By Alisha Rajpal Finding the right salon challenges us all. And much like finding the perfect diamond, salons should fulfill the requirements of the four C’s — Cut, Color, Clarity and Credit card-friendliness. While life is easier for the fortunate few who are lucky enough to have their own personal hair stylists or a list of high-end salons they can depend on, if you belong to the majority of us who have tried at least a 100 different salons, a variety hair stylists and a countless array of hair products continuously failing to deliver, do not fret for here are some Do-It-Yourself techniques to help tame those tresses. Hair masks are an easy, nourishing way for effective taming, and sometimes the best hair masks can be whipped up in the kitchen -- in less than four hours! For instance, almond and olive oils moisturizes both hair and skin. Apply the oil into your hair, allow it to absorb overnight then rinse off in the morning for healthy, shiny hair. But remember, be sure to wrap those soaking locks in a towel (or place the towel over the pillow) to prevent the oils from seeping into your pillows and linens. This next mask is another quick and simple technique for your face and includes two ingredients that lend their ultra restorative properties to some of the best facial masks and treatments in the world -- avocado and honey. To make the “Avocado and Honey Face Mask,”blend avocado and honey in a bowl and spread a layer on your face, focusing on those trouble spots or imperfections you wish to improve. Allow the mask to harden over the next 10 minutes while the natural oils and enzymes repair the skin (and please, no touching), then rinse off with warm water in circular motions. Do this routine as often as you would like, from daily to a couple times a week, and you will find your skin revitalized and moisturized with improved texture and an unmistakable radiant glow. Simple, isn’t it? Aside from the Avocado and Honey Face Mask, there are many other natural products and produce we use every day that can help moisturize your skin, such as milk to soften the skin, tomatoes to shrink pores and brown sugar or salt to exfoliate the skin. Mix brown sugar and honey to make body scrubs great for dry skin in need of some tough love. For those with oily skin, blend a concoction of strawberries, honey and bananas with a hint of lemon to make face mask to soak up some of those natural (and super annoying) oils that leave your skin looking greasy and shiny, especially on that wretched T-zone area including your forehead and nose. Before exhausting yourself, your money and your time with all the chemical treatments and various over-the-counter skincare products on the market, be sure to try out these easy, household suggestions and see how they work.You can still have great skin without having to subject your hair or skin to chemicals and unnatural ingredients. Just find some of these ingredients in your kitchen, or at your local market, along with a big mixing bowl and watch your skin as it takes the time and nutrition it needs to glisten. These techniques will leave your skin looking incredible while keeping you and your bank account happy. 1 0 m y CULT URE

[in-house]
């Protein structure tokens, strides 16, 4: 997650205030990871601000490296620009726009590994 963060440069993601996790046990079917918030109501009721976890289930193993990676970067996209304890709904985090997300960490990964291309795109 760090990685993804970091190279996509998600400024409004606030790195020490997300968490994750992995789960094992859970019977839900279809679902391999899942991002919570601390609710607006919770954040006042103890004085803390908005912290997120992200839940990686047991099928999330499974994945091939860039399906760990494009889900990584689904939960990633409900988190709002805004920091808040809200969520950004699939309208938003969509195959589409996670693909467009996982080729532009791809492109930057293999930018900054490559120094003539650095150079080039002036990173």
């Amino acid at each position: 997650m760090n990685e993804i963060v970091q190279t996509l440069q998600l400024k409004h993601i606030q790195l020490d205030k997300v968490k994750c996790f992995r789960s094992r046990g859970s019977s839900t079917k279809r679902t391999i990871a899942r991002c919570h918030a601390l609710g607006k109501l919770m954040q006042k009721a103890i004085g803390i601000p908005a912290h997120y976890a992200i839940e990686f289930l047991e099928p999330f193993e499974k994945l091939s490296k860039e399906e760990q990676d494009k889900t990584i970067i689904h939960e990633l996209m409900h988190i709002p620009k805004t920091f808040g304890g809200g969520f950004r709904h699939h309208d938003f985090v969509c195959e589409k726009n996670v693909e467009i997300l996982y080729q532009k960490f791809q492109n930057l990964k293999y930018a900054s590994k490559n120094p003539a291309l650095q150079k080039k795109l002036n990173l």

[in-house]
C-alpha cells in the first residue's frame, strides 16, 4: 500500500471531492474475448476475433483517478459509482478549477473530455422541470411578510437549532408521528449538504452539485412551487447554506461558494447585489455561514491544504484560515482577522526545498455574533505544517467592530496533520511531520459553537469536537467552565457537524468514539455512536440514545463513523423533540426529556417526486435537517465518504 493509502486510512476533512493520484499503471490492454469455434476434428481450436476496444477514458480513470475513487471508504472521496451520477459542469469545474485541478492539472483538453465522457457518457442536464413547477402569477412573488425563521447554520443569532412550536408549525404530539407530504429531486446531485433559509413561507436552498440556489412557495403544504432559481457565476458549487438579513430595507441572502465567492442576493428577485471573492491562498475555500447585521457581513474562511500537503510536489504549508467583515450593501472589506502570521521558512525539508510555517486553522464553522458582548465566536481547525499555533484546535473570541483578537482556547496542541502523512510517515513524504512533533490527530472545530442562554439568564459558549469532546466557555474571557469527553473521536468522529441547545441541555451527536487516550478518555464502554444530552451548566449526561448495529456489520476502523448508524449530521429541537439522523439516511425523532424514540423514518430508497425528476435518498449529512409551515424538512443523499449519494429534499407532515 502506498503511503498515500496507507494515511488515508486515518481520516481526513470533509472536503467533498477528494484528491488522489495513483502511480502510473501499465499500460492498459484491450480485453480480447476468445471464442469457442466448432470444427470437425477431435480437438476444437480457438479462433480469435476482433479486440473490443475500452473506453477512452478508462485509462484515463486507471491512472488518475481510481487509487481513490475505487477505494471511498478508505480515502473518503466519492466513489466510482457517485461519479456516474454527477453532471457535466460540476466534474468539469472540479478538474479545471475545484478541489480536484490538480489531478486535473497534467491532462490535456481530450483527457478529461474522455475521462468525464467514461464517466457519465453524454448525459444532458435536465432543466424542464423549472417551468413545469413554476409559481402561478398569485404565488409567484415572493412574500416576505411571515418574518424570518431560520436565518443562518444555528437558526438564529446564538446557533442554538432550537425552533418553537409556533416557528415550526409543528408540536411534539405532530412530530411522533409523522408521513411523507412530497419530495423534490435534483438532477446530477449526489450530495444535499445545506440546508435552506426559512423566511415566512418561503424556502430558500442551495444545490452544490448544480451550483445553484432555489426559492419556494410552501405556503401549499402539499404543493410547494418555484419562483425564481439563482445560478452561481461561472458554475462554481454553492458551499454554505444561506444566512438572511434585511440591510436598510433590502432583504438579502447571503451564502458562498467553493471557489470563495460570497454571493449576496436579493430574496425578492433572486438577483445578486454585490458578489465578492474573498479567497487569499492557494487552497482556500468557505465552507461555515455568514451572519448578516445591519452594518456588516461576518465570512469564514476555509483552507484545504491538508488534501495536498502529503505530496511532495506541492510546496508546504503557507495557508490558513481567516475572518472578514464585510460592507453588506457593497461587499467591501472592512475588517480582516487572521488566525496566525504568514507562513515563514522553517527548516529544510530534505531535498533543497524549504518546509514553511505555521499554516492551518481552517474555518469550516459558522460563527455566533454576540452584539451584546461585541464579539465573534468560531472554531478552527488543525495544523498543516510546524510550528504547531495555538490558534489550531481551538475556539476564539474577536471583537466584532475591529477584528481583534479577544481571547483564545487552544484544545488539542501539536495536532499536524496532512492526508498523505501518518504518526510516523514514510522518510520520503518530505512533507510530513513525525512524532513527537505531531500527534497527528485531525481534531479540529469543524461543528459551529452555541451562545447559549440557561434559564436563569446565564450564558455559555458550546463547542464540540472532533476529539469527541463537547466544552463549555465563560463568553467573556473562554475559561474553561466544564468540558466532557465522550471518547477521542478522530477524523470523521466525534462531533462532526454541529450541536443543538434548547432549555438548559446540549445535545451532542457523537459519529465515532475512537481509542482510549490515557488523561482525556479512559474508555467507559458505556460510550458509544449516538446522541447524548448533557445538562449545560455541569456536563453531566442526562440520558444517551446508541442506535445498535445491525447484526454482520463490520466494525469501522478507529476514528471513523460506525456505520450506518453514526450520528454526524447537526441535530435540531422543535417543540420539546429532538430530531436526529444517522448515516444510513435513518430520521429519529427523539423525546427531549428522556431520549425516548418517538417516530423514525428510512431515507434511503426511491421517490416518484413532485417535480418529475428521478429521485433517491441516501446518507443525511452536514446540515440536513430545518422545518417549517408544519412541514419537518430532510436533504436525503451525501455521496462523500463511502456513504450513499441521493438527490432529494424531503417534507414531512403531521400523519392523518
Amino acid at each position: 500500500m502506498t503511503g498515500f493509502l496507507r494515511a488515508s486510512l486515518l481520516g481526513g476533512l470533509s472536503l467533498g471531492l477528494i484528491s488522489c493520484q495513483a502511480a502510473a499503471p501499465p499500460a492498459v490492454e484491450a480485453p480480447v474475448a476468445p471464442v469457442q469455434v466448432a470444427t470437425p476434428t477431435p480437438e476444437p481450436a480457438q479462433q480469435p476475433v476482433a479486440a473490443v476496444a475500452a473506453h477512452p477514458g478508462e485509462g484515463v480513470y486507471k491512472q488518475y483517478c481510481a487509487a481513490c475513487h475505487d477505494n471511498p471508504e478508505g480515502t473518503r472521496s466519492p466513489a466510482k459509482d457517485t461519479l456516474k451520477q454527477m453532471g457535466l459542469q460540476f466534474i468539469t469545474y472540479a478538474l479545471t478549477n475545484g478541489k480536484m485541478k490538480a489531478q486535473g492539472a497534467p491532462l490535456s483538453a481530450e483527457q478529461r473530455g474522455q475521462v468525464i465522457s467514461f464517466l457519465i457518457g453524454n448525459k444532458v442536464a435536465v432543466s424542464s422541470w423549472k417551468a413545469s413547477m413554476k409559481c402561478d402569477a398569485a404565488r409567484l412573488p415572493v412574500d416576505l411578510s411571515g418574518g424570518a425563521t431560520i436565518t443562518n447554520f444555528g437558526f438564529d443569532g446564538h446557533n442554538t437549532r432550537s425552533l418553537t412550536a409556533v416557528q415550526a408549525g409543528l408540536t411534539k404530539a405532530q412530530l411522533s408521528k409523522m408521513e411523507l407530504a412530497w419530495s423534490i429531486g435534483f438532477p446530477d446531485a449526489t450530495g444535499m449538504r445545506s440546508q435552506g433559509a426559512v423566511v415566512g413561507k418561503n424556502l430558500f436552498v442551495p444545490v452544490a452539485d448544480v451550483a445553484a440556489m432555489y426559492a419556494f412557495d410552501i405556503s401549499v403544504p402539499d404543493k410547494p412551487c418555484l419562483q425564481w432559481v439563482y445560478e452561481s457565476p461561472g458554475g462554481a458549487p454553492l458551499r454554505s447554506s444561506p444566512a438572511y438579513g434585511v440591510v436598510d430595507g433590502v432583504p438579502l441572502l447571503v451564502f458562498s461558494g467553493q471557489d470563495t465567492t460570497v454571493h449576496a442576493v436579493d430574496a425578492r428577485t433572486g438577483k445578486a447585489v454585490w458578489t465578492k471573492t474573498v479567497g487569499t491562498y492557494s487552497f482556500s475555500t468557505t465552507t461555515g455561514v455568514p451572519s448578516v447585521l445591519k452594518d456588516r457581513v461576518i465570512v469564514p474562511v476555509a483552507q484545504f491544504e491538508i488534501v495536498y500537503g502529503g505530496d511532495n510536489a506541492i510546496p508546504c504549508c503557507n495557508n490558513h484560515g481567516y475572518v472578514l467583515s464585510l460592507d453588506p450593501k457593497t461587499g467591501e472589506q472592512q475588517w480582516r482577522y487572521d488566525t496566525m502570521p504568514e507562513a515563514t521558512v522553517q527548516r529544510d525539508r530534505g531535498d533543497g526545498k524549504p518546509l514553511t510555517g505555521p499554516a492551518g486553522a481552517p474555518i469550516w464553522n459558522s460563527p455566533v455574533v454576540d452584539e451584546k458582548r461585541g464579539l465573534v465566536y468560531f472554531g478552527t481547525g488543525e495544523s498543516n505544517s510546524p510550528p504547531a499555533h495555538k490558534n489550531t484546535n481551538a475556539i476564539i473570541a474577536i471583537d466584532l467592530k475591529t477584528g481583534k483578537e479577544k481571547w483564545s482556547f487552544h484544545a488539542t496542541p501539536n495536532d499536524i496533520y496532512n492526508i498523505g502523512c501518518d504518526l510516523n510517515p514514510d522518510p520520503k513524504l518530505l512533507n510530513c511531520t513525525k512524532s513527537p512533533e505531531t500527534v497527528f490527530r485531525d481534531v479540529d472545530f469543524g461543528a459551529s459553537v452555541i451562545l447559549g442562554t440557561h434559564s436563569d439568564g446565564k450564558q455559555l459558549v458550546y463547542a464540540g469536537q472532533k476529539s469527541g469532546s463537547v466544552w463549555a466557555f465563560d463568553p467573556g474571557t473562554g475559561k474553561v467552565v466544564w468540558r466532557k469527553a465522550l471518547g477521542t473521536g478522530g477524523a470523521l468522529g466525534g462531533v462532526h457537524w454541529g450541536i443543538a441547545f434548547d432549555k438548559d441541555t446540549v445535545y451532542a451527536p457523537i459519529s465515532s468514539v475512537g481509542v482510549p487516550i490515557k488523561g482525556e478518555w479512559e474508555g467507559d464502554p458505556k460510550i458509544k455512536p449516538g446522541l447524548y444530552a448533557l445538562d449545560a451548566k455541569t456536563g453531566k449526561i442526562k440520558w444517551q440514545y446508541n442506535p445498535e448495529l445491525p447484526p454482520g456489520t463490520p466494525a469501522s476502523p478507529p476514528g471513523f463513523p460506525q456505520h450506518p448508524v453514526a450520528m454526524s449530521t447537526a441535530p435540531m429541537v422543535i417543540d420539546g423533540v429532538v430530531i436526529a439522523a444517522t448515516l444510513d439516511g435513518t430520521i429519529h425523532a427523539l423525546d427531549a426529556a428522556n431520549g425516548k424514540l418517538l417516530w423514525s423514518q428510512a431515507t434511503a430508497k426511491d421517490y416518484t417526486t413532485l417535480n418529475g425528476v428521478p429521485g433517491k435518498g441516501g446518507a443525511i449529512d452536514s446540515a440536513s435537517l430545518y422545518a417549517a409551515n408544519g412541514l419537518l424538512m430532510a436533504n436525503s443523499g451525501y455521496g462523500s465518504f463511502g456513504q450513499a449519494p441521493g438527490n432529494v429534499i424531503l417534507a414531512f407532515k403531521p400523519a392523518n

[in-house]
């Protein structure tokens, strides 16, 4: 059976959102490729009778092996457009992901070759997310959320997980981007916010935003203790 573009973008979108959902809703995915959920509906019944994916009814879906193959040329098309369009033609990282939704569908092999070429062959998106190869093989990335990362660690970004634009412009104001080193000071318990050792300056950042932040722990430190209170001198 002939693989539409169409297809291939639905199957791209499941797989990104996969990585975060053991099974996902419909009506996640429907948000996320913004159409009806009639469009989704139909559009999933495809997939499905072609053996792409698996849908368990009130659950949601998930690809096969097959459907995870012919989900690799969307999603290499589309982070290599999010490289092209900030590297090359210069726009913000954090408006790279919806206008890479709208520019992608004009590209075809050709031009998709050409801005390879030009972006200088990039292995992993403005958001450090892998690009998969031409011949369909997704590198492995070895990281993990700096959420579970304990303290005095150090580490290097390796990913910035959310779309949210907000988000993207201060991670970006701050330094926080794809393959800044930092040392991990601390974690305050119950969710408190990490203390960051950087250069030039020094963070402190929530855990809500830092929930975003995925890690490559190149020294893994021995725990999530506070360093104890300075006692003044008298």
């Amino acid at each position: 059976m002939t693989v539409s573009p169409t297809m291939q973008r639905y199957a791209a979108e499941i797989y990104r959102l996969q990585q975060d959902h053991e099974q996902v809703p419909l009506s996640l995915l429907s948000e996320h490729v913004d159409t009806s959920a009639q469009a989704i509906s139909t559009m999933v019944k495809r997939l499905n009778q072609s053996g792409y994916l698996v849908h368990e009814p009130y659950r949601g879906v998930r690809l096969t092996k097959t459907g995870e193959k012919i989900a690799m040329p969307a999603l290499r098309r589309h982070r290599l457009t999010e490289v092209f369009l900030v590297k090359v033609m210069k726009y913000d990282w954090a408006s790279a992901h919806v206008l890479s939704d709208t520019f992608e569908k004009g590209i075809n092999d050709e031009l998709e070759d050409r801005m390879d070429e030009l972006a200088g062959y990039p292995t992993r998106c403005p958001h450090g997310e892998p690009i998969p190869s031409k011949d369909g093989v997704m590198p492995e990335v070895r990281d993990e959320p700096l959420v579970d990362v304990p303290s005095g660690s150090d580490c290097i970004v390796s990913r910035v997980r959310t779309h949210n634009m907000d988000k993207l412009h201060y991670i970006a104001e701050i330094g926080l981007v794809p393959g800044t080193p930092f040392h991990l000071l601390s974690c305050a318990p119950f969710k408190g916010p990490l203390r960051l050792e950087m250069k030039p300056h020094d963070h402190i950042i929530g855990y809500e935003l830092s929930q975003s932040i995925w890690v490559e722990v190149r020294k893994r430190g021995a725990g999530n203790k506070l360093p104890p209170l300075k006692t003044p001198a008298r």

Get the same unique Ayurvedic glow (The Ayurvedic treatment completely detoxifies your skin by removing waste from your facial lymph nodes, giving you vital, healthy skin! Special Ayurvedic herbs and essential oils are used to reduce inflammation and help heal the skin. The results from this facial include restoration of new collagen and elastin, balance of skin’s pH and a natural glow. in express time with an addition of yoga acupressure points on the facial muscles (‘because how often do we work the facial muscles?’) and includes an Organic Ayurvedic Chocolate Tamarind Mask. Benefits: Detoxifying, Healing, Illuminating and Re-balancing. ideal for Sensitive, Dry, Dehydrated, Mature and Pre/Post-Op